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Old Ways, New Path

On a wooden platform in the middle of the village, dozens of young women gather, dressed in intricately embroidered aprons and jackets—the traditional costume of the Dong, one of the many ethnic minority groups of southwestern China. Nearby, a large group of villagers huddles around a bonfire. Everyone in Dimen, this tiny town about 400 miles northwest of Hong Kong, is preparing to celebrate the inscription of the Grand Song of the Dong onto UNESCO’s Intangible Cultural Heritage of Humanity list.

The singers join hands and launch into an excerpt from a Dong opera.

The Dong people sing love songs, drinking songs, and work songs; “gate-barring songs” to greet visitors while assessing their intentions; and Grand Songs, epic historical ballads passed down orally from song masters to young disciples. In other respects as well, the people of Dimen, one of 15 Dong villages in Guizhou province, still practice a way of life that dates back to the 13th century. They build their houses and bridges with wooden pegs and posts. They use ancient, integrated farming methods, raising rice and carp together in thousands of terraced ponds cut into the mountainside. The women weave and dye their own cloth, including a glossy black fabric they buff with boiled cow skin and egg whites.

But Dimen isn’t completely stopped in time. Its tiny commercial center consists of a bus station, an elementary school, a grocery store—and a cell phone shop. And even though Guizhou is one of the poorest provinces in China, televisions, washing machines, and other trappings of modern life increasingly crop up in Dong households, largely because the government offers subsidies on surplus consumer goods.

China is rocketing into the future—lacing itself up with superhighways, swallowing rural towns, and spitting out gleaming cities. In Dimen, nearly half of the village’s 2,340 residents work in nearby towns and cities, forgoing the rice fields for better-paying jobs in construction and manufacturing. But in the past decade, privately administered conservation projects have encouraged the people of Dimen to reestablish a self-sustaining local economy and, even while engaging with the outside world, preserve many of their traditional ways. The Western China Cultural Ecology Research Workshop, founded by Hong Kong professor and entrepreneur Wai Kit Lee, strives to bolster indigenous Dong culture without turning Dimen into a tourist trap that puts villagers on display.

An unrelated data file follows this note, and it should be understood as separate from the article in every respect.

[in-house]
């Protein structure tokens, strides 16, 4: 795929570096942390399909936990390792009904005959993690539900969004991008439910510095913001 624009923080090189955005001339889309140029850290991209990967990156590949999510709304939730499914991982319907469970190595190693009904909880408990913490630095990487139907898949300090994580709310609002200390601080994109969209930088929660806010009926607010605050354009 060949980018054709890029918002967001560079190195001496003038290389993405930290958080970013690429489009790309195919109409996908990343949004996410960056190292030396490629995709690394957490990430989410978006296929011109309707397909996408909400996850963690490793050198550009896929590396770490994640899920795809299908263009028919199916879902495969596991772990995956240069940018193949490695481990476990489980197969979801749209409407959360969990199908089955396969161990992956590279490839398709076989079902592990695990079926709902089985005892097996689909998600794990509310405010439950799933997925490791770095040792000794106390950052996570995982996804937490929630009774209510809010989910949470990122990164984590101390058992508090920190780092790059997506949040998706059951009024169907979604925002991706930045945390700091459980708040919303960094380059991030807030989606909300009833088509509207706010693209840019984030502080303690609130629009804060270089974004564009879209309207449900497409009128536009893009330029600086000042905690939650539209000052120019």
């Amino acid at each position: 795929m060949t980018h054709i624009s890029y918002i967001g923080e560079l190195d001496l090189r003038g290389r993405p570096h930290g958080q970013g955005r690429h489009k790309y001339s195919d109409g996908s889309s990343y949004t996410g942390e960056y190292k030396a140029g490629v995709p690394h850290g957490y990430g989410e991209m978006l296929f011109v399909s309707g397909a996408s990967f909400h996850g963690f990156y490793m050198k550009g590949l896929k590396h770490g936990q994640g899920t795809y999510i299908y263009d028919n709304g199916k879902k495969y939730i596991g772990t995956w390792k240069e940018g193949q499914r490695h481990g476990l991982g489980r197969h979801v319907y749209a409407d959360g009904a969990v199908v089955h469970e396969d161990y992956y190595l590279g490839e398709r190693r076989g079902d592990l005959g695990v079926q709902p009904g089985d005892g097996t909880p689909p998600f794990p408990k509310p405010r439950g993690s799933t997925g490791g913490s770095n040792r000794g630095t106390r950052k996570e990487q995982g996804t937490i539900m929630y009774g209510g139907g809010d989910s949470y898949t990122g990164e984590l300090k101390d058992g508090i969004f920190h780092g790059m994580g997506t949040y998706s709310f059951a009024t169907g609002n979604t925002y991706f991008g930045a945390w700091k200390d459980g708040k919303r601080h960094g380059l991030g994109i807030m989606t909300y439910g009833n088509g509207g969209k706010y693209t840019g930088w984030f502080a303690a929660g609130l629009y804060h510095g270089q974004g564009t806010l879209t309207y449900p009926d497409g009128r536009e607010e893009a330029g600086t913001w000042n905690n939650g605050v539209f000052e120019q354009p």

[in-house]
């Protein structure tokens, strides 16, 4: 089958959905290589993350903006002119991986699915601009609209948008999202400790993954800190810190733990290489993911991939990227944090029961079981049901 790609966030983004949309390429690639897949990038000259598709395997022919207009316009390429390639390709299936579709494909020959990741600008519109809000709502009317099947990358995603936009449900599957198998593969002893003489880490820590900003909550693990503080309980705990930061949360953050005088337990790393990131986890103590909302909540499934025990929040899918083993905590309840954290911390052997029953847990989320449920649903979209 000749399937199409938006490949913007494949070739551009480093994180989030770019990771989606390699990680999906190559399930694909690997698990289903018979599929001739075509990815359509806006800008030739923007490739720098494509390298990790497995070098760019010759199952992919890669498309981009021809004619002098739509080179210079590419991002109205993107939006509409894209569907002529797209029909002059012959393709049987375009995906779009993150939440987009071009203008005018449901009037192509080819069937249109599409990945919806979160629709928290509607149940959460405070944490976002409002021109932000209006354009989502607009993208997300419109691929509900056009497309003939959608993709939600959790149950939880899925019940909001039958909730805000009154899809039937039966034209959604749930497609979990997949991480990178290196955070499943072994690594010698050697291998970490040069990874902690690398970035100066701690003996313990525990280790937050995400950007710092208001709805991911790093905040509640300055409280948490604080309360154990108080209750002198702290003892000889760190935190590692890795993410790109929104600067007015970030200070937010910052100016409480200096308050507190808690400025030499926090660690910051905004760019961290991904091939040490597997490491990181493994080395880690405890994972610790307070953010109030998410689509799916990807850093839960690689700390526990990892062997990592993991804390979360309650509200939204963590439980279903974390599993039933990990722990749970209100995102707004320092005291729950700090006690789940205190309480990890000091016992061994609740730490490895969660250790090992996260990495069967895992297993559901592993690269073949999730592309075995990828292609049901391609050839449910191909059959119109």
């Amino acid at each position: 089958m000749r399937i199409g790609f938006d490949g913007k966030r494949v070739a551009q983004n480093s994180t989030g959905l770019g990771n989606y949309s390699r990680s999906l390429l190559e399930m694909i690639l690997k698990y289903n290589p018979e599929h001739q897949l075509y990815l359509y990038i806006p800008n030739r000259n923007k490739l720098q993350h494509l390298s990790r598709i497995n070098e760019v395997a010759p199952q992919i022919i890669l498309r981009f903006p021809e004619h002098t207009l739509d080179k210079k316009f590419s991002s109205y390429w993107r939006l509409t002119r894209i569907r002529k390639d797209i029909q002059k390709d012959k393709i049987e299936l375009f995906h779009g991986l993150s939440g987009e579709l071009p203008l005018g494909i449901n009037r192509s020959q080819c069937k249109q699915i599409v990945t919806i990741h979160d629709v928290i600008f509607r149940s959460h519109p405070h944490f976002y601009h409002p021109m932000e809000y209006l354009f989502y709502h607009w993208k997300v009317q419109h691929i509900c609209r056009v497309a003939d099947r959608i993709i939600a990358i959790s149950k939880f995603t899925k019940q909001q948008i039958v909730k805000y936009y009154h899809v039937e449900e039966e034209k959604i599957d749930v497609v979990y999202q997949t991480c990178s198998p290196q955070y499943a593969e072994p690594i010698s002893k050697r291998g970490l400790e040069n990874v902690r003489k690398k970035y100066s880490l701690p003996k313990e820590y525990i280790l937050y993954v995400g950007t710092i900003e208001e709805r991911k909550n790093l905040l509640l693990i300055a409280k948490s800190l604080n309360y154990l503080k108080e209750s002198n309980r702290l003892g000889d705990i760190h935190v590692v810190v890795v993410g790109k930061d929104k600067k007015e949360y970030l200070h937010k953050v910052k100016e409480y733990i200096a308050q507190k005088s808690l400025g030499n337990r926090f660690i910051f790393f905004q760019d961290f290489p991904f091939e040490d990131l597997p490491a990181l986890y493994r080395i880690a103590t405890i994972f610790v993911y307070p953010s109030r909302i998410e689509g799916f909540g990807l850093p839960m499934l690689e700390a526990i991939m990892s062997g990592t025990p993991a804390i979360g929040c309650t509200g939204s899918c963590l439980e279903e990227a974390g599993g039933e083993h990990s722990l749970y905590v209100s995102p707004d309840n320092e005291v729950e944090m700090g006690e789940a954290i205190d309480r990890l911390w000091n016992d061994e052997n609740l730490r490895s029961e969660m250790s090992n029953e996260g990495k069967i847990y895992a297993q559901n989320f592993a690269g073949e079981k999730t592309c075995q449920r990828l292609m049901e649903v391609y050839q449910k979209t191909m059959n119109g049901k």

The Research Workshop collaborated with residents to rebuild the Dimen drum tower, which burned down in 2006. The restoration of this symbol of village unity set the precedent of a rural community empowered to safeguard its heritage.

One of the Grand Songs of the Dong, which takes more than an hour to sing, is titled “Village Elder Tang Gong.” According to local legend, Tang founded Dimen 800 years ago. This traditional red pagoda was built as a memorial to him and restored in the 1980s.

The Dong people of Dimen live much the way their ancestors did. But a few modern amenities have appeared in recent years, as in the home of Niangqian Wu and her husband, a rice farmer and carpenter who helped construct the Western China Cultural Ecology Research Workshop. They live in a house built into a hillside, its front half hanging precariously over the slope. In the living room, which is heated by a coal fire, the ceiling is low and the thin wooden walls are plastered with peeling sheets of newspaper. Asked how her life has changed over the past decade, Wu nods in the direction of the single bare lightbulb overhead. “Better wiring, piped water, better roads,” she says through a translator. “Fire hydrants.” Indoor plumbing is now standard.